Cognitive effort / load – measured neural activity related to mental involvement in the information presented. Higher values indicate greater mental effort exerted with the presented information.
Distraction  – measured neural activity related to attending to the presented information. Higher values indicate a higher likelihood of being distracted, or less attention to the presented stimuli.
Engagement – autonomic activity that combines cognitive (attention) and affective (emotional) components of engagement.
General attention – Autonomic activity reflecting the sustaining of attention throughout the experience.
Intensity of emotions – autonomic activity reflecting emotional intensity of the experience.

According to the report, results showed that overall, people were more attentive and tended to feel more positively toward the information presented on a mobile phone than on a TV. With TV, people’s brains were more distracted and had to work harder to process the information. They found that overall mobile was on par with TV with regards to emotional intensity and engagement, so people were equally likely to be as engaged on mobile as they were on TV. They also observed an uplift in message recall when participants viewed the stimuli on TV followed by viewing it on a smartphone (first experimental group).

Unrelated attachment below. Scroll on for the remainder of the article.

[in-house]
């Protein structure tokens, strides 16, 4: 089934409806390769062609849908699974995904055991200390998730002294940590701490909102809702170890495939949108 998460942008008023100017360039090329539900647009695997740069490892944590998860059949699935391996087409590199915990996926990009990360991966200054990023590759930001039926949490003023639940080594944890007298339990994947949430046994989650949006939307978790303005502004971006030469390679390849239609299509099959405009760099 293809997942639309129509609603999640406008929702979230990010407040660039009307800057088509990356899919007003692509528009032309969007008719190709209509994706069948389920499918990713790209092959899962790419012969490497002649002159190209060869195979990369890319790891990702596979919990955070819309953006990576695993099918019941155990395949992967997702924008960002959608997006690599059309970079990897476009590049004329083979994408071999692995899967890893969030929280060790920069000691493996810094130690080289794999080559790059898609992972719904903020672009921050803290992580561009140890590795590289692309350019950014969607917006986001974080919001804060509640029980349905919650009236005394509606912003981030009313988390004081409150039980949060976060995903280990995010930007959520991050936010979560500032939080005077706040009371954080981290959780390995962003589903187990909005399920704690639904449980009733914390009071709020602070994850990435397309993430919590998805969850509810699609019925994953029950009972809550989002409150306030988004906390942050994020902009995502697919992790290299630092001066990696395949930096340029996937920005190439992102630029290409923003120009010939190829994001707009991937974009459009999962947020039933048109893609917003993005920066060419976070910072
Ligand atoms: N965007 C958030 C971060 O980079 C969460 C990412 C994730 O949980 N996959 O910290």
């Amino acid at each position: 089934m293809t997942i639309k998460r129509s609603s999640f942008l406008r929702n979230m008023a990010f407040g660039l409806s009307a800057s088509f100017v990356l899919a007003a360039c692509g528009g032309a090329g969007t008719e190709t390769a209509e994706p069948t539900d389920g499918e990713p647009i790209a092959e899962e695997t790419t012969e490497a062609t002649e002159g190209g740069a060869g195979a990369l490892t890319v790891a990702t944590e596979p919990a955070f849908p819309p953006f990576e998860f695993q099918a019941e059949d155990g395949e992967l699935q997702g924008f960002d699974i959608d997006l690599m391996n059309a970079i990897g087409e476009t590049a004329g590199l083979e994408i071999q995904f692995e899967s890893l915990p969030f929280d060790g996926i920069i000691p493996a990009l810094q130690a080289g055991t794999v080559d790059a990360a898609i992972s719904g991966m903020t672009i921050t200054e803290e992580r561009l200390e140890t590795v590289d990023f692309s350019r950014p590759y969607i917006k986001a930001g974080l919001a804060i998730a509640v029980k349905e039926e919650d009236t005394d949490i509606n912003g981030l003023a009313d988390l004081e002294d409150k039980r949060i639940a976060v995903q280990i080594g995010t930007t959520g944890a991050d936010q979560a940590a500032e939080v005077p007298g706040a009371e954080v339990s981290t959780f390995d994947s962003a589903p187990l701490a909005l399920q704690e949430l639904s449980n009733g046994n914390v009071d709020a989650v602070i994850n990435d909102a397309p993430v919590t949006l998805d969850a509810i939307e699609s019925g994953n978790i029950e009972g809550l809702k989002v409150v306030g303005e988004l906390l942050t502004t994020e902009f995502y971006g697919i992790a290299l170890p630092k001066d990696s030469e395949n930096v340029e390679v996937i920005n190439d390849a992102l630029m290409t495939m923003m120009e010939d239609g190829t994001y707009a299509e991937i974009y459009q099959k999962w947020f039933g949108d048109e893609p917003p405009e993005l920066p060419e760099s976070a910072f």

Although not expecting that the mobile viewing experience would produce more positive emotions, researchers were surprised. You would assume that because the TV screen is larger than a smartphone screen that the bigger screen would yield a more positive emotional response. But it didn’t. According to Dr. Morin, it seems that when viewing a stimulus our neurological systems don’t really require a grandiose experience to feel a response. Overall, the more data that we seem to be exposed to, the more effort is placed on our brain. And, in some way, due to its size, the smartphone may provide a more efficient, less energy-demanding experience.